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Design Icon: Lina Bo Bardi

A free, avant-garde and modern design infuse the work and architecture of icon Lina Bo Bardi. Discover the story of one of the most impressive and influential woman architect of the twentieth century, one of the few who have left their mark in the modern architecture scene.

Portrait of Lina Bo Bardi. Photography by Juan Esteves.
Portrait of Lina Bo Bardi. Photography by Juan Esteves.

Born in Rome as Achillina Bo, and raised in the capital, she graduated in 1939 from “La Sapienza” University and later moved to Milan in 1940, during one of the most difficult moments in the history of the city. Thanks to her curiosity and the driving force of her growing interest, Bo Bardi quickly settles in the fervent Milanese cultural background and meets the undisputed icon of Italian design Gio Ponti and art critic Pietro Maria Bardi, who later became her husband. In those years her visionary culture earned her the position of co-director of important architecture and design magazines such as Domus and Stile, until she founded her own magazine in 1943: A-Attualità, Architettura, Abitazione, Arte.

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Lina Bo Bardi’s story is inextricably interlinked with the issue of war. As a result of the bombing of Milan during the Second World War, in fact, her studio was completely destroyed. Despite the dramatic circumstances, the Bo Bardi couple began an exciting new adventure: Pietro Bardi was hired to found and direct the new Museum of Modern Art of Sao Paulo, in Brazil and Lina was commissioned to design the new headquarters of the institution, on Avenida Paulista.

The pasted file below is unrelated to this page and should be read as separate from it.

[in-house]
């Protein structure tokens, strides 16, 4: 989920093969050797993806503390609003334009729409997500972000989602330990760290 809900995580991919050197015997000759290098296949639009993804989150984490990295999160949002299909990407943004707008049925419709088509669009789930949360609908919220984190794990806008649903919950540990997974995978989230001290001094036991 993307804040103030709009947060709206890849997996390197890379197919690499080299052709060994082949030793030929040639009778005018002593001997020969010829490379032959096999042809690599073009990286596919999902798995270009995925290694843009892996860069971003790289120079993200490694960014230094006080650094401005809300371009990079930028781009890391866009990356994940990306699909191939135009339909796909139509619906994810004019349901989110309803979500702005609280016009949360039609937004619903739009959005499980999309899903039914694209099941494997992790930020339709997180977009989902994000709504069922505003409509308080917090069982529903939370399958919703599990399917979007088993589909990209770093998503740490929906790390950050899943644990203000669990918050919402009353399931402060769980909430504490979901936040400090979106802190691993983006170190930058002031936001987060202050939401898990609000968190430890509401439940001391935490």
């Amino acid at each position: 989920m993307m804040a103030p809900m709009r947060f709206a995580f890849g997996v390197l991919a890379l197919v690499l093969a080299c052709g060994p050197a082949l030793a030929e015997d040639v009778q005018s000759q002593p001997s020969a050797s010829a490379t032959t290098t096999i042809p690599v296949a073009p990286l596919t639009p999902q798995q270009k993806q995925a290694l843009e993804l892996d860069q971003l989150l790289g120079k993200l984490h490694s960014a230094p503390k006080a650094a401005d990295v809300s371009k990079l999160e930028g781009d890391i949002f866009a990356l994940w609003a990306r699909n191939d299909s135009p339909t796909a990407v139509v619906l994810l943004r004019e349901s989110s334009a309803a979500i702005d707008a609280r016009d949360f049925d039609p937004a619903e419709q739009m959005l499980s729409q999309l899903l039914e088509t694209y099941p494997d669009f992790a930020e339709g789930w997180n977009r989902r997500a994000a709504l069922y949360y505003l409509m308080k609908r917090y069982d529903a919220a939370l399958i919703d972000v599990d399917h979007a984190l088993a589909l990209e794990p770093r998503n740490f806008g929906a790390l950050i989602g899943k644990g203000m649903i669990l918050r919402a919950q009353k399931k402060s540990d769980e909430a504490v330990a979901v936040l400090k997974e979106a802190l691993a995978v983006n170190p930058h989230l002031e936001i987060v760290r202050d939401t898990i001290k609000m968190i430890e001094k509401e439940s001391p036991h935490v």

Architecture and architectural freedom are above all a social issue that must be seen from inside a political structure, not from outside it.

The MASP (Museu de Arte de Sao Paulo) is one of the most surprising buildings of Lina Bo Bardi. It embodies extremely current issues, showing Lina’s visionary thinking. She designed spaces of boundless freedom with colorful accents, an expression of rebellion against military dictatorship that was about to take hold in Brasil. Bo Bardi’s architecture, emblem of free thought, provided one of the first cornerstone of Paulist Architecture.

MASP - Museu de Arte de Sao Paulo designed by Lina Bo Bardi
MASP - Museu de Arte de Sao Paulo designed by Lina Bo Bardi

Another crucial step for her career came in 1951, when she completed her works at “Casa de Vidro”, a private residence built on the edge of the tropical forest on the outskirts of São Paulo: a modernist glass box, suspended in mid-air and completely immersed in the surrounding natural landscape. In this occasion, Lina Bo Bardi designed one of her most famous pieces up to this day: the Bowl Chair, today produced by ​Arper in a limited edition. Its structure and shape are essential, functional and flexible, making it suitable to integrate harmoniously into any environment. This new design approach, where the key element is the human interaction with the object, represented a real revolution for the 50s.

Casa De Vidro designed by Lina Bo Bardi. Photography by Filippo Bamberghi.
Casa De Vidro designed by Lina Bo Bardi. Photography by Filippo Bamberghi.

After founding, with her husband, Habitat magazine, confirming her deep interest in architectural criticism, Bo Bardi spent the years between 1958 and 1964 in Salvador de Bahia, in the northeast of Brazil. During this time, the architect absorbed the Brazilian culture, establishing herself as an icon of local contemporary architecture. In addition to many scenic installations, Lina designed various buildings, including the MAMB, the Museum of Popular Art, the Gregorio de Matos Theater and Casa do Benin. She also completed the recovery plan of the historic city center.

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